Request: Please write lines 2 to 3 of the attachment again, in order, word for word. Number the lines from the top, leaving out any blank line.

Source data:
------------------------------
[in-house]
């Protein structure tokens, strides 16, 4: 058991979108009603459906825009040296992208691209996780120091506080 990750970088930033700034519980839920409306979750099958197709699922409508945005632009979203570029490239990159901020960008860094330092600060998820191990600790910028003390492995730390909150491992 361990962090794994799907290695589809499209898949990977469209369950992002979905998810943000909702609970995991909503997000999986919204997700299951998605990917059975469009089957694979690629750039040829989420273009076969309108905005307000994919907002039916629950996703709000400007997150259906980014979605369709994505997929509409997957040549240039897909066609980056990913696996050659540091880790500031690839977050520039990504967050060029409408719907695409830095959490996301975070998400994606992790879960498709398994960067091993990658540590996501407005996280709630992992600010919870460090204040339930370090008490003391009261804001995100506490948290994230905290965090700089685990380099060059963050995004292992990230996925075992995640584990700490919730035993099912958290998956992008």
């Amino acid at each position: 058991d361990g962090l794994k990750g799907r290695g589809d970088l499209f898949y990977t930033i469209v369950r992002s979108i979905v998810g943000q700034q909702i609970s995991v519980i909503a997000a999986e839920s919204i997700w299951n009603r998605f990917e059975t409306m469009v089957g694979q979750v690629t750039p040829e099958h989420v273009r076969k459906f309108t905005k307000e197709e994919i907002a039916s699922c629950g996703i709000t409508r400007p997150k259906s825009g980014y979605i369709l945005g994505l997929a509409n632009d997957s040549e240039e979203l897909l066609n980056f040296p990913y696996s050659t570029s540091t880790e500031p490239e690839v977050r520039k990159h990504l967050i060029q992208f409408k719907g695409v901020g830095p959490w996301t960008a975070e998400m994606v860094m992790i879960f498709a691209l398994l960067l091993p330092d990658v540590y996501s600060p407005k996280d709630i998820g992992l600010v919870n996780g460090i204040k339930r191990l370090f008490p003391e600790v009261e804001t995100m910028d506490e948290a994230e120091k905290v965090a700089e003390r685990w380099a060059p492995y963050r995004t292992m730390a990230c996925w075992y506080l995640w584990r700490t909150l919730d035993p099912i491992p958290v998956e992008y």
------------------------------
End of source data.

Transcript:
């Protein structure tokens, strides 16, 4: 058991979108009603459906825009040296992208691209996780120091506080 990750970088930033700034519980839920409306979750099958197709699922409508945005632009979203570029490239990159901020960008860094330092600060998820191990600790910028003390492995730390909150491992 361990962090794994799907290695589809499209898949990977469209369950992002979905998810943000909702609970995991909503997000999986919204997700299951998605990917059975469009089957694979690629750039040829989420273009076969309108905005307000994919907002039916629950996703709000400007997150259906980014979605369709994505997929509409997957040549240039897909066609980056990913696996050659540091880790500031690839977050520039990504967050060029409408719907695409830095959490996301975070998400994606992790879960498709398994960067091993990658540590996501407005996280709630992992600010919870460090204040339930370090008490003391009261804001995100506490948290994230905290965090700089685990380099060059963050995004292992990230996925075992995640584990700490919730035993099912958290998956992008």
């Amino acid at each position: 058991d361990g962090l794994k990750g799907r290695g589809d970088l499209f898949y990977t930033i469209v369950r992002s979108i979905v998810g943000q700034q909702i609970s995991v519980i909503a997000a999986e839920s919204i997700w299951n009603r998605f990917e059975t409306m469009v089957g694979q979750v690629t750039p040829e099958h989420v273009r076969k459906f309108t905005k307000e197709e994919i907002a039916s699922c629950g996703i709000t409508r400007p997150k259906s825009g980014y979605i369709l945005g994505l997929a509409n632009d997957s040549e240039e979203l897909l066609n980056f040296p990913y696996s050659t570029s540091t880790e500031p490239e690839v977050r520039k990159h990504l967050i060029q992208f409408k719907g695409v901020g830095p959490w996301t960008a975070e998400m994606v860094m992790i879960f498709a691209l398994l960067l091993p330092d990658v540590y996501s600060p407005k996280d709630i998820g992992l600010v919870n996780g460090i204040k339930r191990l370090f008490p003391e600790v009261e804001t995100m910028d506490e948290a994230e120091k905290v965090a700089e003390r685990w380099a060059p492995y963050r995004t292992m730390a990230c996925w075992y506080l995640w584990r700490t909150l919730d035993p099912i491992p958290v998956e992008y």